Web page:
Many pregnant teens use alcohol and drugs, study finds
New research from The University of Texas at Austin suggests that many teenagers, especially younger teens, may not be getting the message about the risks of using alcohol and other drugs during pregnancy—but that having involved parents and being engaged academically can help.
The study, led by Assistant Professor Christopher Salas-Wright at UT Austin's School of Social Work and published in the Spring 2015 issue of Addictive Behaviors, examines the relationship between substance use and teen pregnancy using a large, nationally representative sample.
Nearly 3 in 5 (59%) pregnant teens reported having used one or more substances in the previous 12 months, a rate that is nearly two times as great as that of nonpregnant teens (35%). Additionally, the study suggests that use of these substances continues during pregnancy for many teens, particularly younger ones. More than one third (34%) of all pregnant adolescents ages 12-14 reported having used one or more substances during the previous 30 days. The substance use, however, decreases dramatically for all pregnant youths as they progress from the first into the second and third trimesters of pregnancy, according to the study. The most commonly used substance is alcohol (16%), followed closely by cannabis (14%), and finally other illicit drugs (5%).
"To our knowledge, this is the largest study to date on the relationship between substance use and teen pregnancy," Salas-Wright said. "Mothers' substance use during pregnancy can have important consequences for the health and development of newborn babies. Despite efforts to prevent substance use among pregnant teens, our findings suggest that we still have a lot of work to do."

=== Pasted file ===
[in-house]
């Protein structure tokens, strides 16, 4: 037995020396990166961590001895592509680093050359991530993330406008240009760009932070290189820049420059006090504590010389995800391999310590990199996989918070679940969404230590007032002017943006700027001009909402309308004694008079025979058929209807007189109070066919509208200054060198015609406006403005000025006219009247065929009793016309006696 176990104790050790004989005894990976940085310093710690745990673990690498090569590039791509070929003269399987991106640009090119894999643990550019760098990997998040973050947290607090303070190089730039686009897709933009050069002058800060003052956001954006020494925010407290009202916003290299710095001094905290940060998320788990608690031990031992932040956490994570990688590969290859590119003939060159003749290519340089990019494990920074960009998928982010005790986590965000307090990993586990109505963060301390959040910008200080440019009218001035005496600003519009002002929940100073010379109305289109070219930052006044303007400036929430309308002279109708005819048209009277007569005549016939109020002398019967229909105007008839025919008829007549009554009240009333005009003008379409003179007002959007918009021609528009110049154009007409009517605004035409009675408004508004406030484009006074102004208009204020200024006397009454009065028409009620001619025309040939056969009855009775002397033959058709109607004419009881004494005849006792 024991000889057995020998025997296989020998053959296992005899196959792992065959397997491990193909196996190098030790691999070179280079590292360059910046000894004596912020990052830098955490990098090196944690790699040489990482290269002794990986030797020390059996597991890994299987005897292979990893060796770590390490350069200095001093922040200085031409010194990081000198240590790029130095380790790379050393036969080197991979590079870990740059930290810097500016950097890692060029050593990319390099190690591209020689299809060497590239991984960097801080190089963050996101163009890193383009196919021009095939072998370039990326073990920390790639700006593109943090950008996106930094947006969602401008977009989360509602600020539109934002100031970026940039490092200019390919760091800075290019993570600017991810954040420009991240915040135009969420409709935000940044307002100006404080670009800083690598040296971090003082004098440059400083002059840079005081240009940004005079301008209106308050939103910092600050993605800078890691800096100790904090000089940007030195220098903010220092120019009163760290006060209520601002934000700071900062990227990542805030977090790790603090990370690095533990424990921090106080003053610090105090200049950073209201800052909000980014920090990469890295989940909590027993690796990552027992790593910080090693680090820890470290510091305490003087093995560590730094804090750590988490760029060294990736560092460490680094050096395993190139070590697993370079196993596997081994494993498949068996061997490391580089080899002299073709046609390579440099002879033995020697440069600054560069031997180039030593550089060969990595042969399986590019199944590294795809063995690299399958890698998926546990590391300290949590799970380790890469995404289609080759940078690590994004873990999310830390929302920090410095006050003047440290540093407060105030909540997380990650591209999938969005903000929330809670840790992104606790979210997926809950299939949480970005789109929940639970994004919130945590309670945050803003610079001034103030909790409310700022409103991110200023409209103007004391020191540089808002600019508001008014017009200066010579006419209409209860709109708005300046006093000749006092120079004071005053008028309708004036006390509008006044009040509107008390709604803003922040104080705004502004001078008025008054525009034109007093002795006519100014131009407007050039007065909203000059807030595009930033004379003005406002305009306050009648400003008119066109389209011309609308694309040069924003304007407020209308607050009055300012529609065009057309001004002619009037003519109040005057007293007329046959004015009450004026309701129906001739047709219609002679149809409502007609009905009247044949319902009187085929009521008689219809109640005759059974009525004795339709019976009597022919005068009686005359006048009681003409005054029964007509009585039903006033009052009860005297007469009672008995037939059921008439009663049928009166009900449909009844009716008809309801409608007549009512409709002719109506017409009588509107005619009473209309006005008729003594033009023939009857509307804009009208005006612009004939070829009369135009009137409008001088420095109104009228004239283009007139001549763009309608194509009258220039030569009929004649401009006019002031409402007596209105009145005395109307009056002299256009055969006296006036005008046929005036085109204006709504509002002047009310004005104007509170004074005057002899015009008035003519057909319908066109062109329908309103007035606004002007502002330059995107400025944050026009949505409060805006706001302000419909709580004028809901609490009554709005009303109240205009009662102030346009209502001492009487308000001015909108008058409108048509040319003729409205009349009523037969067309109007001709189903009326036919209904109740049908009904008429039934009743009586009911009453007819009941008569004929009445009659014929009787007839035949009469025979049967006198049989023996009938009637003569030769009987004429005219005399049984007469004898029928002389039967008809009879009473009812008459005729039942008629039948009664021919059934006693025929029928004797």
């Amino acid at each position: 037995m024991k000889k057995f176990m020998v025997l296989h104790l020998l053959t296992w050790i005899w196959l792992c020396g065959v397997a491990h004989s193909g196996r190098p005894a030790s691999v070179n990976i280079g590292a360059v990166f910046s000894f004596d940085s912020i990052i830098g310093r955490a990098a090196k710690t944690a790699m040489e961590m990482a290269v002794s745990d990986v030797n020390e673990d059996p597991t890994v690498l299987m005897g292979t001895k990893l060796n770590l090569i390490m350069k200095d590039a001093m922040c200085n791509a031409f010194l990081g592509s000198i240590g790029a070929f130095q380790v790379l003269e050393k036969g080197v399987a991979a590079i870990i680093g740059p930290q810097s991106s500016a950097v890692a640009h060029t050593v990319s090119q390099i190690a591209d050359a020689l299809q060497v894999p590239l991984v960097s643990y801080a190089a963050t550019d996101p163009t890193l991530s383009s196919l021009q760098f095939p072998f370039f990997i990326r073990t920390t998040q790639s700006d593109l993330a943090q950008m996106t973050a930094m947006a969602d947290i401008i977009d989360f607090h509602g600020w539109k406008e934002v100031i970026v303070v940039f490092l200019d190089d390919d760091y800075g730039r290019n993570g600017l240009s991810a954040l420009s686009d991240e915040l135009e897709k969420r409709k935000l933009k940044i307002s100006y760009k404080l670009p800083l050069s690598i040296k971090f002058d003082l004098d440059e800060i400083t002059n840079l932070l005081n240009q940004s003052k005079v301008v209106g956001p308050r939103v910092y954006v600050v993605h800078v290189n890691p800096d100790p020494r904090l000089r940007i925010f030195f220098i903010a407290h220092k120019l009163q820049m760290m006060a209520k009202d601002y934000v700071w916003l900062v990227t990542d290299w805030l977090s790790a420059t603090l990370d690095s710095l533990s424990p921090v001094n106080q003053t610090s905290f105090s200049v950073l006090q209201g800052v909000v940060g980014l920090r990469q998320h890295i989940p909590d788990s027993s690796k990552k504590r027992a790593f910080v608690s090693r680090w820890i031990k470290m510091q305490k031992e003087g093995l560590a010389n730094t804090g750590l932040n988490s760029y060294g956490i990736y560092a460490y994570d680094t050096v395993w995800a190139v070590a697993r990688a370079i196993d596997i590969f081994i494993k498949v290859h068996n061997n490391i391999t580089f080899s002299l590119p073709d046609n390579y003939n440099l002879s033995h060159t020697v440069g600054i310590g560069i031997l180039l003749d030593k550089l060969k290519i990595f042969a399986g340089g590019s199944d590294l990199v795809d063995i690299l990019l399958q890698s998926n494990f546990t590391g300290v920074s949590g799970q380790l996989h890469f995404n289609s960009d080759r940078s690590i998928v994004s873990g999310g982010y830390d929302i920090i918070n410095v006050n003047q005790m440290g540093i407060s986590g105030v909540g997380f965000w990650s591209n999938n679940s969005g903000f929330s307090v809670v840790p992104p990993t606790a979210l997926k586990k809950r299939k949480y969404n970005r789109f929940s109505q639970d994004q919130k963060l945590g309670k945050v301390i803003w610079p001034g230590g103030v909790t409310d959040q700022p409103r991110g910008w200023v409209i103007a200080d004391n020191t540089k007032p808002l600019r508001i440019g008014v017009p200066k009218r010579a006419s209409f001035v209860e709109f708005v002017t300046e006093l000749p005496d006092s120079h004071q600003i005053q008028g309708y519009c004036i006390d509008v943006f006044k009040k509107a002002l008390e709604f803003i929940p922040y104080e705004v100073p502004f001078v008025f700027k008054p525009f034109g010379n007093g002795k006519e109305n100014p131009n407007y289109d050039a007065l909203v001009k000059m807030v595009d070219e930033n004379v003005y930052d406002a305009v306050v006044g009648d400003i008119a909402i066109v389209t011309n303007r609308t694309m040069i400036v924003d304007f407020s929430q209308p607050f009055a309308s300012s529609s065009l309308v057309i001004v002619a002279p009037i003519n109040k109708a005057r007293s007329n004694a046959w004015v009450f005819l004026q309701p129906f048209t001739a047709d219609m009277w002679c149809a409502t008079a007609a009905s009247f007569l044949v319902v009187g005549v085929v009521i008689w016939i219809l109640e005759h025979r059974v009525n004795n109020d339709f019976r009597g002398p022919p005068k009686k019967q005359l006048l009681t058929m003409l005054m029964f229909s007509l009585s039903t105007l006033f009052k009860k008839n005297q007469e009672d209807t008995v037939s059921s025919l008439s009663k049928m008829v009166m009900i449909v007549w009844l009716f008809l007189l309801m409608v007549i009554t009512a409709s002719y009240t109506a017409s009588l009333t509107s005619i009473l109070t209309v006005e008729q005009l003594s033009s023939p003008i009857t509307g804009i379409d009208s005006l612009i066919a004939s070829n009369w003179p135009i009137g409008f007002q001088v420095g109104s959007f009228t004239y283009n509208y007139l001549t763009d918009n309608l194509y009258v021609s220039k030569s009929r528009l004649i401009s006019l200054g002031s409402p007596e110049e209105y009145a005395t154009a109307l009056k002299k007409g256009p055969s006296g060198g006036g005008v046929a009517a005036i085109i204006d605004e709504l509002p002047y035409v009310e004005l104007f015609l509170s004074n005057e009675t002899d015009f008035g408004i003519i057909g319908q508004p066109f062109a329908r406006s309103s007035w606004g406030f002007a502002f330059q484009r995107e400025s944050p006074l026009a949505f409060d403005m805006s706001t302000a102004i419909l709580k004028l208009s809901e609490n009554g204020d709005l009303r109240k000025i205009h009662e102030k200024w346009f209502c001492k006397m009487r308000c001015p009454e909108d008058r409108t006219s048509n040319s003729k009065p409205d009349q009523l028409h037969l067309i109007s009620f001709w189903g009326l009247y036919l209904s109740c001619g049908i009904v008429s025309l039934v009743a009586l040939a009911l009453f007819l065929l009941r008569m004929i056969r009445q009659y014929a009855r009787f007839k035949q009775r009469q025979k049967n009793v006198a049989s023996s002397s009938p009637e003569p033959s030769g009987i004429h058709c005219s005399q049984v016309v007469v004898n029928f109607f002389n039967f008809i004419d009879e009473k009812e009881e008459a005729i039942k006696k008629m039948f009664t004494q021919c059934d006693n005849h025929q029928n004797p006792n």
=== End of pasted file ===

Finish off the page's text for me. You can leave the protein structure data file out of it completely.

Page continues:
The study was co-authored with Michael G. Vaughn of Saint Louis University's School of Social Work and graduate students Jenny Ugalde and Jelena Todic of The University of Texas at Austin's School of Social Work.
"We found that the odds of substance use were roughly 50 percent lower among pregnant teens reporting consistent parental support and limit-setting, as well as those who expressed strong positive feelings about going to school," Vaughn said. "This suggests that it makes sense to engage both parents and teachers in efforts to address substance use among pregnant teens."
The study used data from a large, nationally representative study (National Survey on Drug Use and Health) of youths in the United States between 2002 and 2012. Their sample included 97,850 adolescent girls between the ages of 12 and 17. A total of 810 said that they were pregnant.
Researchers examined the prevalence of the use of a wide array of substances including alcohol, cannabis, cocaine/crack, methamphetamine and opiates among pregnant and nonpregnant youths during the previous 12 months. Additionally, they examined the prevalence of substance use among pregnant and nonpregnant teens during the previous 30 days, and across each trimester among the pregnant teens.